Yes.  I feel like the publication of Double Crossing made me a writer.  For the first time I decided to take myself seriously.  I decided to make writing a central part of my life and not something I did on weekends or early in the morning.

How long did it take you to write Double Crossing?

Illustration from "I Want to Go Home"About thirty years.

No, seriously,  Double Crossing is the first book I’ve published in English, but I have a whole bunch of books that have never been published.  Until a book is published, it's called a manuscript.  I have so many manuscripts that I have lost count.  But all of them were practice for writing Double Crossing.

So why did it take you so long to publish a book in English?  Aren’t you a good enough writer?

That’s the question I’ve been asking myself for years. I have answers, but they sound like excuses:  Living abroad.  Not making enough time to write.  Not knowing how to market myself. Not knowing the right people.  Not being lucky.  Writing books that just weren’t good enough.

Perhaps all of the above…?

How did you finally get published?

Illustration from "The Runaway Carriage"I like to think that I made my own luck.  I joined the Society for Children’s Book Writers and Illustrators.  I went to a SCBWI conference.  I met and talked with many nice people.  I discovered that children’s literature was now taken seriously as an academic discipline.  Eventually I made the decision to attend Hollins University in Roanoke VA to study children’s literature.  For three summers I left my family and job and studied at Hollins.  I learned an enormous amount about children’s literature and literature in general, met wonderful people, and took classes in creative writing that helped me to improve Double Crossing. (Thank you to everyone in Alexandria LaFaye’s creative writing class, and particularly to Alex, who has written some terrific books and helped me greatly).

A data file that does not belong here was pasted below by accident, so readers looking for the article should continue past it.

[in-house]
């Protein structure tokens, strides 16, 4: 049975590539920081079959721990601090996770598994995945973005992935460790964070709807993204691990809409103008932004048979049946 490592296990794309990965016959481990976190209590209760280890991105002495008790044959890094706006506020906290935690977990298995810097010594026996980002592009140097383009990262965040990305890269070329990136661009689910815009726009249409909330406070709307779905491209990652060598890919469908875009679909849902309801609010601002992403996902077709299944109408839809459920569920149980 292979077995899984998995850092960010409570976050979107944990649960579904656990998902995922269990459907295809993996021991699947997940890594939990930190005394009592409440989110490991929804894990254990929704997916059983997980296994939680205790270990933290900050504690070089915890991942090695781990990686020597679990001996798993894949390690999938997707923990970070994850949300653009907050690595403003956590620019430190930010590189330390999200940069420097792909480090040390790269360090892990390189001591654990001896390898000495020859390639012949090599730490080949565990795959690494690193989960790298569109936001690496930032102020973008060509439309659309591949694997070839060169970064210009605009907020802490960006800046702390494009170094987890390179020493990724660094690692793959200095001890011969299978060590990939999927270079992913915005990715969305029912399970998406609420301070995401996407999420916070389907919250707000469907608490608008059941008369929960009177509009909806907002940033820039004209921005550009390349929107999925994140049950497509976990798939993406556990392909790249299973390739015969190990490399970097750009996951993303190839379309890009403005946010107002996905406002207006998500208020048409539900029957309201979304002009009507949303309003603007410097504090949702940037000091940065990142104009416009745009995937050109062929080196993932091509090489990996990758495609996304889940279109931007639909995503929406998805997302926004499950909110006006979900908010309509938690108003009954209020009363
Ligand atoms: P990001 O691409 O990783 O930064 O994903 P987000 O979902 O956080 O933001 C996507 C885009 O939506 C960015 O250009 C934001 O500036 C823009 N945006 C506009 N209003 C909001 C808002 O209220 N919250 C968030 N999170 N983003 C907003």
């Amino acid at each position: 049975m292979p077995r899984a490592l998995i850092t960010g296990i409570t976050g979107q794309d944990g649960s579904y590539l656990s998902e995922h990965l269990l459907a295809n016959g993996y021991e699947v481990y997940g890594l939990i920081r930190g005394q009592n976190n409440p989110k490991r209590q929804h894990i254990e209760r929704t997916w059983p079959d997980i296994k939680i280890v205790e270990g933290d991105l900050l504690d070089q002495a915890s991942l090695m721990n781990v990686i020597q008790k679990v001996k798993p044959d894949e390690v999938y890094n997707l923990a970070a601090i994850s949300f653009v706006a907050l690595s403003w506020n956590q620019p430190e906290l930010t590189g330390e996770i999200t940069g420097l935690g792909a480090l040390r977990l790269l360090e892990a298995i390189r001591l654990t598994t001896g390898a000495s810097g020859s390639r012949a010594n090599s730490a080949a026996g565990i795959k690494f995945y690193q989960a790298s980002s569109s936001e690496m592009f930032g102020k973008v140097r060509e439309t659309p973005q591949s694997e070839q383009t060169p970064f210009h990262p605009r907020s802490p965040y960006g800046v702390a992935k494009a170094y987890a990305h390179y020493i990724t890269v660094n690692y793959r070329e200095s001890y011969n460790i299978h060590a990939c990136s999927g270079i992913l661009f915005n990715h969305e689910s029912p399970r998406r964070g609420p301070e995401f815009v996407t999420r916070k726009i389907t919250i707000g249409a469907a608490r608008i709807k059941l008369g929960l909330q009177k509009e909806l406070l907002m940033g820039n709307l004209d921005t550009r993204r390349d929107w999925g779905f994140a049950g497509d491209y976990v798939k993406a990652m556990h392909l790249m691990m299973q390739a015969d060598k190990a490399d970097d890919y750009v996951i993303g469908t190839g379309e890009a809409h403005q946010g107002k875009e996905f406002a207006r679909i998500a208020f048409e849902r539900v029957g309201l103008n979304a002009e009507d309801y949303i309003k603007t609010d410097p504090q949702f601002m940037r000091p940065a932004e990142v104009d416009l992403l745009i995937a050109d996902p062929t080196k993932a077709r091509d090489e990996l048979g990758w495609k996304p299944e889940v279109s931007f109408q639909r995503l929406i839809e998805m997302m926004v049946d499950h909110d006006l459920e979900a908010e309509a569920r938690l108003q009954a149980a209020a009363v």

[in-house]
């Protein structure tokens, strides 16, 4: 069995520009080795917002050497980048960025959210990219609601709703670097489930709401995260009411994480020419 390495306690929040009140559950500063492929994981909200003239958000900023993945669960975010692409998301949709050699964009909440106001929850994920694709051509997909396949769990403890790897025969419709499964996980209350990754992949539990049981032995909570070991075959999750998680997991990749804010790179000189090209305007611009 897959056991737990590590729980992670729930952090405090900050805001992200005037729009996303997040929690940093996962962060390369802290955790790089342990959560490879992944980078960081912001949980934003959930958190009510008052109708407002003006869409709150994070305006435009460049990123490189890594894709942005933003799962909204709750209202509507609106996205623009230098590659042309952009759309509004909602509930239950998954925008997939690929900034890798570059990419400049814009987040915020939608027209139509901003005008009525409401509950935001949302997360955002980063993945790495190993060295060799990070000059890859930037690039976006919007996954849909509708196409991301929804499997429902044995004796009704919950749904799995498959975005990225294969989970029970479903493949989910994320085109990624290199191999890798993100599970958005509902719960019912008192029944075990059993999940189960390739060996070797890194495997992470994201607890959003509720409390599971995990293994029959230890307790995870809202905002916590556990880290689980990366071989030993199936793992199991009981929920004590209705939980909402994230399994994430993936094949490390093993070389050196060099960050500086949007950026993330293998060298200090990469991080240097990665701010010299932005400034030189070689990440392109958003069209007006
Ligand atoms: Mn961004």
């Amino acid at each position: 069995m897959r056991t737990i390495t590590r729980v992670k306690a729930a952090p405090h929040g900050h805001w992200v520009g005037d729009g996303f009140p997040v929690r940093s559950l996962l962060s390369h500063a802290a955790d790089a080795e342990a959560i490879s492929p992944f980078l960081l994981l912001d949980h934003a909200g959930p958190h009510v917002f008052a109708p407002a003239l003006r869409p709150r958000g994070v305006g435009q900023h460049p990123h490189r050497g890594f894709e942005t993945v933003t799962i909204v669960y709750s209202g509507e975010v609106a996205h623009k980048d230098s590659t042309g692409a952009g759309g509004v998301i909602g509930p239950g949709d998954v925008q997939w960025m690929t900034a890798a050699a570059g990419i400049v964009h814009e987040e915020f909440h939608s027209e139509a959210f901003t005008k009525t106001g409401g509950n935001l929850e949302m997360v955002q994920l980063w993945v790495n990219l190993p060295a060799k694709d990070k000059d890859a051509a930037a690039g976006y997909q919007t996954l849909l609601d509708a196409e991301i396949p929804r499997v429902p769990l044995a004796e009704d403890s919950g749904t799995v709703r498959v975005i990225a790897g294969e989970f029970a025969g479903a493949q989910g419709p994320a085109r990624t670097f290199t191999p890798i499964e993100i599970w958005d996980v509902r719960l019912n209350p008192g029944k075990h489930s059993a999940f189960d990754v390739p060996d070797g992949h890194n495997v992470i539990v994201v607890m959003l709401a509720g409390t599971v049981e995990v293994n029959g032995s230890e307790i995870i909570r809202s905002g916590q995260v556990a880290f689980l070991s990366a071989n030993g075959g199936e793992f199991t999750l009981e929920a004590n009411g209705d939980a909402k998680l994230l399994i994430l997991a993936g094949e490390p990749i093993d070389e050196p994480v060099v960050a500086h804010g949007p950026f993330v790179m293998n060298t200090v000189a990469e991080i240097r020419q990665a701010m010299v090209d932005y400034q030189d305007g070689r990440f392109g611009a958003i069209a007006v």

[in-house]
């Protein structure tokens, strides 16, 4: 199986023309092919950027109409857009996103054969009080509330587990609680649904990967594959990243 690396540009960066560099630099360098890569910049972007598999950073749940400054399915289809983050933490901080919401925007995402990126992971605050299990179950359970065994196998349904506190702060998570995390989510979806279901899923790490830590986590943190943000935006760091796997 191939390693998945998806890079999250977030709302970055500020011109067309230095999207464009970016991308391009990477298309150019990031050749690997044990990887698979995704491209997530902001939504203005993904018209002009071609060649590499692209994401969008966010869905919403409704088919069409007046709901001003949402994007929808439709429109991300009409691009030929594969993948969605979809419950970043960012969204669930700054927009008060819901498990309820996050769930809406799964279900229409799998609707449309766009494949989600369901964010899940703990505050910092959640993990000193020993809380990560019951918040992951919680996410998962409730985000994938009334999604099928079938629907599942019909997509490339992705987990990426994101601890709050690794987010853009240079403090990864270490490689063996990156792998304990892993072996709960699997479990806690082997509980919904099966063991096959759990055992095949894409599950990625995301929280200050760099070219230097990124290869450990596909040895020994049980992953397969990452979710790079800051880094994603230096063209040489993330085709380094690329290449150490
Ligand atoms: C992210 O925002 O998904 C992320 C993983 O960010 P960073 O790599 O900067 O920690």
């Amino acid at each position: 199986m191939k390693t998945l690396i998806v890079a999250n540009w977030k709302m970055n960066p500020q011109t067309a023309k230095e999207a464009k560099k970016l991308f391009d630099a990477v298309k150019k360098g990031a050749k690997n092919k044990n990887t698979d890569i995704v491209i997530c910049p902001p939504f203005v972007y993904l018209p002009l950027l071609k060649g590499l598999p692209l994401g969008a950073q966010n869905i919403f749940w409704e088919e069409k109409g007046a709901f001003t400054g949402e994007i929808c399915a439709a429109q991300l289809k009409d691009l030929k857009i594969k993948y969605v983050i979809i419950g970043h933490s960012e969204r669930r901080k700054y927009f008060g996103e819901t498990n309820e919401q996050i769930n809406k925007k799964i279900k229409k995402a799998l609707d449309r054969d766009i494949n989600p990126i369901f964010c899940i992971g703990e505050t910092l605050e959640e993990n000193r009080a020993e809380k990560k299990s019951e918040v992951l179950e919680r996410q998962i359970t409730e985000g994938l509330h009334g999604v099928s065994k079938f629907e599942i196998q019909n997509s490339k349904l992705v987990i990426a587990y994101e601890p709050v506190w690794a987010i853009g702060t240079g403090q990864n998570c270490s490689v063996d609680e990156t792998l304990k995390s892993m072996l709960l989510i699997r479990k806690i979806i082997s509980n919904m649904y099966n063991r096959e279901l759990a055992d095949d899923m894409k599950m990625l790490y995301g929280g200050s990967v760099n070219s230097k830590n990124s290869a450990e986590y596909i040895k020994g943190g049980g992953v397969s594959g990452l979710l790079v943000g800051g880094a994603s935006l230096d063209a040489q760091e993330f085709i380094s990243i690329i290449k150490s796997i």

Then I attended a conference of the Children’s Literature Association in El Paso TX.  Because I had never been to El Paso or Texas, I came a few days early to explore. Strolling downtown one afternoon, I noticed the bright covers of children’s books in a window, so I walked in.  This turned out to be the bookstore of Cinco Puntos where I began talking with Lee Byrd, co-founder and editor.  At the conference I met Bobby Byrd, the other founder.  He invited me to submit some of my work.  Months later Lee e-mailed me that they wanted to publish Double Crossing.  My cries of joy vibrated around the Mediterranean and still echo through the Straits of Gibraltar.

So call it luck.  But it’s luck that I made through hard work.

What would you say to someone who wants to be a writer?

Write.  Don’t talk about it.  Do it.  And then rewrite.  Find people who can provide insightful criticism.  Rewrite. And then submit.  But most important, don’t give up.  Stubbornness is a writer’s most important trait.  Or if you want to be fancy, call it dedication.

Illustration from "New Kid in the Class"